US Federal building (Source Pixabay/DEZALB under CCO)The attrition in the federal government increased in 2021 to 6.1%, with a whopping 9.8% for those under 30, according to a new report from the Partnership for Public Service that looked at voluntary quits and retirements. Worryingly while only 6.8% of full-time federal employees are under 30, about a third can retire by the end of fiscal 2023. 83% of agencies are struggling with staffing shortages. Qualtrics has now published a study highlighting the issues faced by federal agencies aiming to recruit graduates. The key statistic from the study is that 44% of recent graduates said they would consider federal employment.  With 85,000 job openings across the federal government, something has to be done.

Key takeouts

The report calls out several reasons for graduates’ viewpoints.

  • 20% of graduate respondents said they were not aware of federal jobs
  • 30% said the hiring process is too complicated
  • 36% of graduates would not apply to federal jobs because they feel underqualified

The report also looks at what graduates expect from their next employer. Recent graduates cited:

  • Work-life balance first (40%)
  • Flexible work arrangements (29%)
  • Job security (27%)
  • Good track record of social responsibility (22%)
  • A strong reputation for services (22%)
  • A diverse leadership team (17%)

While graduates appear socially aware and now expect flexible working, college students have slightly different priorities.

  • College students ranked work-life balance first (40%)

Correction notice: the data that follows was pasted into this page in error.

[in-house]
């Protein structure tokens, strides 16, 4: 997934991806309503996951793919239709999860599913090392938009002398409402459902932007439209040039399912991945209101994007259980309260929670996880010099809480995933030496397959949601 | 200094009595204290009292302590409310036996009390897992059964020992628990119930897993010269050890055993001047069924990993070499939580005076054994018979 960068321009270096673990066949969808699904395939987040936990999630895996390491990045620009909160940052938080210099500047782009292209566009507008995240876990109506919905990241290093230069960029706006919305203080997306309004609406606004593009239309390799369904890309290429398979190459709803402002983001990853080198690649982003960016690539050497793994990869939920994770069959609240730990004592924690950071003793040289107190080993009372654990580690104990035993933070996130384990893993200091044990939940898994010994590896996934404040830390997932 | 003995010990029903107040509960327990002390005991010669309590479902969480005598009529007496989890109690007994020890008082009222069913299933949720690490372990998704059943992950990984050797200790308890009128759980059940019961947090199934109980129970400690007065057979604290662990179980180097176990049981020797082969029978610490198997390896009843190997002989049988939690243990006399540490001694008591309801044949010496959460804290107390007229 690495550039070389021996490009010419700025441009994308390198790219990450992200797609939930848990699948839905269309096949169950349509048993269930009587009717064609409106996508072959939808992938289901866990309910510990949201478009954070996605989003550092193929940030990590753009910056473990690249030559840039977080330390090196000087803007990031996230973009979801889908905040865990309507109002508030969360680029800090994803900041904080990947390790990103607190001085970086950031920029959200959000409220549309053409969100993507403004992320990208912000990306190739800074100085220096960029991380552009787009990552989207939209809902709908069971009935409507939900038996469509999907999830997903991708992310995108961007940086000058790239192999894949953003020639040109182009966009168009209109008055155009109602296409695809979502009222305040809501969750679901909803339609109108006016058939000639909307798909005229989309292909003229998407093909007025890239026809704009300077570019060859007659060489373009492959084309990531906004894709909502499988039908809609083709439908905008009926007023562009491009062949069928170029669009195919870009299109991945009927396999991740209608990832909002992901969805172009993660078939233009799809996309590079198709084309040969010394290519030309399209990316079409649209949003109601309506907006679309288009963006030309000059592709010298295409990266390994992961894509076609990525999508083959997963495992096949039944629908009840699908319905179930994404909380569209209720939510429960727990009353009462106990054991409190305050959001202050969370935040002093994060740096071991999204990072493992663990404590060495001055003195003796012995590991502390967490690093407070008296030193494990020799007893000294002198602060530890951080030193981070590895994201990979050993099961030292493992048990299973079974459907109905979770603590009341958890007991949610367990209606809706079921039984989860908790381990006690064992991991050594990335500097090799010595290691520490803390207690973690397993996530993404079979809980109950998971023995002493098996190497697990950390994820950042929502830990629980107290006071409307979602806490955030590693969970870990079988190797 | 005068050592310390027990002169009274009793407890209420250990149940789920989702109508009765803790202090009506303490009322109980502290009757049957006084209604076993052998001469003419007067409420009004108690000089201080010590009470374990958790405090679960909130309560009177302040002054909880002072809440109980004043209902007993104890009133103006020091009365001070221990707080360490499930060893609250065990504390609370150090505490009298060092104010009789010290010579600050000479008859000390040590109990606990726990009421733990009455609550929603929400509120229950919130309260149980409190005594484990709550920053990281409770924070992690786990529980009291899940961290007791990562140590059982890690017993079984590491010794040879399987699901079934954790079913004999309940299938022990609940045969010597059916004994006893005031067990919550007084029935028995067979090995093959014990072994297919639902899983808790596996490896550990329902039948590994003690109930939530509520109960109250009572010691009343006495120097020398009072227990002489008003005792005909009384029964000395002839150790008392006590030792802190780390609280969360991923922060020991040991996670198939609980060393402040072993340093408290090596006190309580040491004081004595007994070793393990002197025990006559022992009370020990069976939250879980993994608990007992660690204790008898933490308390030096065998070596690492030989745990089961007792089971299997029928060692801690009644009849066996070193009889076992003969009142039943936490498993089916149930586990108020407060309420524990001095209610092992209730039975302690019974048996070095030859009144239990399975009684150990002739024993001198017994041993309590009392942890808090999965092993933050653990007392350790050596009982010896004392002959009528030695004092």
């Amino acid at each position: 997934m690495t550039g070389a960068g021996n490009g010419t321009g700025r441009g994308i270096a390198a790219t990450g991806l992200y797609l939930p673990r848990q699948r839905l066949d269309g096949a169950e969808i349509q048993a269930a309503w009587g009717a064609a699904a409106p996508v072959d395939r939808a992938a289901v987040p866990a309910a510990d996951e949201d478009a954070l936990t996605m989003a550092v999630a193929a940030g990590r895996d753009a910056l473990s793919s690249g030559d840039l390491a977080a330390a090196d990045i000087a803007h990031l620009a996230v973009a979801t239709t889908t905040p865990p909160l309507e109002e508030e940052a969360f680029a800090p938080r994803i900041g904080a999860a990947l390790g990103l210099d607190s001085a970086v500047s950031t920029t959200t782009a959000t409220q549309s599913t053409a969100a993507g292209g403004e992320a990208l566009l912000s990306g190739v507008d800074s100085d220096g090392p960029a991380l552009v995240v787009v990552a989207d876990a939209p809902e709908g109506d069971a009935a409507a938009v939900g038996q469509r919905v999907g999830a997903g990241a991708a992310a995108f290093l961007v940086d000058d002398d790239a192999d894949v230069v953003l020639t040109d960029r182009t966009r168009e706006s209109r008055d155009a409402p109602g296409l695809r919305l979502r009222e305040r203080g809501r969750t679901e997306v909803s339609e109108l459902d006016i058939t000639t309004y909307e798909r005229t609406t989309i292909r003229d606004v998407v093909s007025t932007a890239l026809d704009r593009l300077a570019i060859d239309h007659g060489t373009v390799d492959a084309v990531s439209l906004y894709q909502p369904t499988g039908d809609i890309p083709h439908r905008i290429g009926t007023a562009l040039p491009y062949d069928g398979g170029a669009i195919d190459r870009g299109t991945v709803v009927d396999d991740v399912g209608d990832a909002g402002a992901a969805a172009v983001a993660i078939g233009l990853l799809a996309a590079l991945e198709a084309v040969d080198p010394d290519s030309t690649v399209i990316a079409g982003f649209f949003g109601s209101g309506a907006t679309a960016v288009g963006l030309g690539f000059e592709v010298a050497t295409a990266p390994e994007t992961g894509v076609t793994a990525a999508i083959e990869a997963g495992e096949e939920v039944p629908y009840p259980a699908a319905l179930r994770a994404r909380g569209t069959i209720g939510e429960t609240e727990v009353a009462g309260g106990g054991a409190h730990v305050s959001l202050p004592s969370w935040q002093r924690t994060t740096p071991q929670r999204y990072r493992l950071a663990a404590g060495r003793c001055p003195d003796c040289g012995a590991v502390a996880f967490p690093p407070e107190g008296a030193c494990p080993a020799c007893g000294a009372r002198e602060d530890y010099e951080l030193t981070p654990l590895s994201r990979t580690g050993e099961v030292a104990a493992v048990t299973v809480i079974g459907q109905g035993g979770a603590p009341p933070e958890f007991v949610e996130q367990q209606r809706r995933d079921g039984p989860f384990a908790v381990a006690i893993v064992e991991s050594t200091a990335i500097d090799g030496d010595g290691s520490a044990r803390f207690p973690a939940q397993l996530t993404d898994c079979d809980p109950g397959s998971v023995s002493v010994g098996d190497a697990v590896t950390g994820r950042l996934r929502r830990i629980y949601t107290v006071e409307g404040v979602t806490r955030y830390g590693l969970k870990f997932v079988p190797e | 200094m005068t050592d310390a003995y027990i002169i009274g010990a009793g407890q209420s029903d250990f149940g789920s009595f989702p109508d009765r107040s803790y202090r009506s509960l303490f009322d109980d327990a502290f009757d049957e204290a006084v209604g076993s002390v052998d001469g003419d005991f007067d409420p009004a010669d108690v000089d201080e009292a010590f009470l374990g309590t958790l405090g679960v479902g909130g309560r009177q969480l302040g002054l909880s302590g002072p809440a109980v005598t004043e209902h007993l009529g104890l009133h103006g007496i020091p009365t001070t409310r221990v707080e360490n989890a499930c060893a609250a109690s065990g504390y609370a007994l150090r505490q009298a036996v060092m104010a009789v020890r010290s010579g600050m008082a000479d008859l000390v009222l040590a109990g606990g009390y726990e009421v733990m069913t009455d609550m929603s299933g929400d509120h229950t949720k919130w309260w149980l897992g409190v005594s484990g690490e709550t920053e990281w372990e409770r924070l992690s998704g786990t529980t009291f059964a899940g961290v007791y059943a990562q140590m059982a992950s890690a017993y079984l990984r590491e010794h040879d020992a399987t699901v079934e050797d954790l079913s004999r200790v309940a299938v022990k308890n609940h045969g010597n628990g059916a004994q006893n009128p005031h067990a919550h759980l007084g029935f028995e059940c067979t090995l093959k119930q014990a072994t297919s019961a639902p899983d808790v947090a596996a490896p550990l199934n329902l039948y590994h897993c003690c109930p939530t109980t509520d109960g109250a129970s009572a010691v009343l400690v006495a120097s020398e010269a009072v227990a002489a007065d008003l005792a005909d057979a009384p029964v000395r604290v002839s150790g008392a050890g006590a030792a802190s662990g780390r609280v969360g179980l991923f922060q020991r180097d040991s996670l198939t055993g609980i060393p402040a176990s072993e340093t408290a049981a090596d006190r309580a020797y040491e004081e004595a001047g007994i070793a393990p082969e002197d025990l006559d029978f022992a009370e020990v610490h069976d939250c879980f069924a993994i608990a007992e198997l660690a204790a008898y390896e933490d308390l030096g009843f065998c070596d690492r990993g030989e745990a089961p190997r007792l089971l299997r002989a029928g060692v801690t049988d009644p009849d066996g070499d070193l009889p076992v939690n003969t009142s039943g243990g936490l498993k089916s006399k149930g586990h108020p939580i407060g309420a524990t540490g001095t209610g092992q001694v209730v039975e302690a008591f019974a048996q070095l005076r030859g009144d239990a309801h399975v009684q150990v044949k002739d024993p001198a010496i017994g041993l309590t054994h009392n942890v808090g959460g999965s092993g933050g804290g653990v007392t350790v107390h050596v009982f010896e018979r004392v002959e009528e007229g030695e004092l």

• Pay & compensation (39%)
  • The opportunity to do meaningful work (28%)
Sydney Heimbrock, chief industry advisor for government at Qualtrics
Sydney Heimbrock, chief industry advisor for government at Qualtrics

Sydney Heimbrock, chief industry advisor for government at Qualtrics, commented: “The work of the federal government is so crucial to all of our lives – and our country needs the best of the best applying and interviewing for the tens of thousands of open roles. The federal government hires for a wide variety of occupations, and the work is flexible and impactful. This study makes clear that targeted improvements to federal agency recruiting – even simple fixes like promoting flexible work and career progression, emphasizing the mission-oriented nature of the work and rewriting job announcements to replace required years of experience with required skills – can have meaningful impact on who is aware of open positions and who decides to apply.”